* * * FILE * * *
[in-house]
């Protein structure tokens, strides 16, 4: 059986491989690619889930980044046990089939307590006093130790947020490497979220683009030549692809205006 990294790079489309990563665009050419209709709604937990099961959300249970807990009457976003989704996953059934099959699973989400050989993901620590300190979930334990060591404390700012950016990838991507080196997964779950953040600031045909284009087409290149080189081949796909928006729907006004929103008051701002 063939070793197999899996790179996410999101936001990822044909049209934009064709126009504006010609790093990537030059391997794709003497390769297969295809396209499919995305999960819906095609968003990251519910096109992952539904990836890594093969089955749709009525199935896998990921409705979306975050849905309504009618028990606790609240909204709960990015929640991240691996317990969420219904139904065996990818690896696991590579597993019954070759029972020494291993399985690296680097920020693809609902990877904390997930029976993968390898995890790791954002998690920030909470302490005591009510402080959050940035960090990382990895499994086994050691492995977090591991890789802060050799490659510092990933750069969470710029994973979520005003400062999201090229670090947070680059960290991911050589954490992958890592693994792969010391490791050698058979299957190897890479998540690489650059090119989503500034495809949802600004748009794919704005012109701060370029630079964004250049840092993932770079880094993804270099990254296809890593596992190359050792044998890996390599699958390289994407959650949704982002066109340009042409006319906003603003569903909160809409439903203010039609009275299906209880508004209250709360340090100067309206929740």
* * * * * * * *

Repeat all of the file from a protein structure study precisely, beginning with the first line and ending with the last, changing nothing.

[in-house]
């Protein structure tokens, strides 16, 4: 059986491989690619889930980044046990089939307590006093130790947020490497979220683009030549692809205006 990294790079489309990563665009050419209709709604937990099961959300249970807990009457976003989704996953059934099959699973989400050989993901620590300190979930334990060591404390700012950016990838991507080196997964779950953040600031045909284009087409290149080189081949796909928006729907006004929103008051701002 063939070793197999899996790179996410999101936001990822044909049209934009064709126009504006010609790093990537030059391997794709003497390769297969295809396209499919995305999960819906095609968003990251519910096109992952539904990836890594093969089955749709009525199935896998990921409705979306975050849905309504009618028990606790609240909204709960990015929640991240691996317990969420219904139904065996990818690896696991590579597993019954070759029972020494291993399985690296680097920020693809609902990877904390997930029976993968390898995890790791954002998690920030909470302490005591009510402080959050940035960090990382990895499994086994050691492995977090591991890789802060050799490659510092990933750069969470710029994973979520005003400062999201090229670090947070680059960290991911050589954490992958890592693994792969010391490791050698058979299957190897890479998540690489650059090119989503500034495809949802600004748009794919704005012109701060370029630079964004250049840092993932770079880094993804270099990254296809890593596992190359050792044998890996390599699958390289994407959650949704982002066109340009042409006319906003603003569903909160809409439903203010039609009275299906209880508004209250709360340090100067309206929740």